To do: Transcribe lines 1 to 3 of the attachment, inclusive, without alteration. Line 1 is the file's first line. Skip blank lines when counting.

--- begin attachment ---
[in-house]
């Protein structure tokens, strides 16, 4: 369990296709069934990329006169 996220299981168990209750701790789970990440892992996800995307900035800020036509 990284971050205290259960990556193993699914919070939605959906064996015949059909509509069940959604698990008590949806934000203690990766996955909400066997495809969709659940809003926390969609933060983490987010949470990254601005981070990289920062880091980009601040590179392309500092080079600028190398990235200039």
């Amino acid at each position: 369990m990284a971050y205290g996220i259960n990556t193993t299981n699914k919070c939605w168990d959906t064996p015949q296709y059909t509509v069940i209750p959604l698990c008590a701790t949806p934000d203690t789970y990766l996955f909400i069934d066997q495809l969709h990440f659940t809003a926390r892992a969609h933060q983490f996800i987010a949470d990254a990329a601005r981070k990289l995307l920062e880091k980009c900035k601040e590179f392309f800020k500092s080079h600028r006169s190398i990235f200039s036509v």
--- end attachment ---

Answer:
[in-house]
């Protein structure tokens, strides 16, 4: 369990296709069934990329006169 996220299981168990209750701790789970990440892992996800995307900035800020036509 990284971050205290259960990556193993699914919070939605959906064996015949059909509509069940959604698990008590949806934000203690990766996955909400066997495809969709659940809003926390969609933060983490987010949470990254601005981070990289920062880091980009601040590179392309500092080079600028190398990235200039």
């Amino acid at each position: 369990m990284a971050y205290g996220i259960n990556t193993t299981n699914k919070c939605w168990d959906t064996p015949q296709y059909t509509v069940i209750p959604l698990c008590a701790t949806p934000d203690t789970y990766l996955f909400i069934d066997q495809l969709h990440f659940t809003a926390r892992a969609h933060q983490f996800i987010a949470d990254a990329a601005r981070k990289l995307l920062e880091k980009c900035k601040e590179f392309f800020k500092s080079h600028r006169s190398i990235f200039s036509v």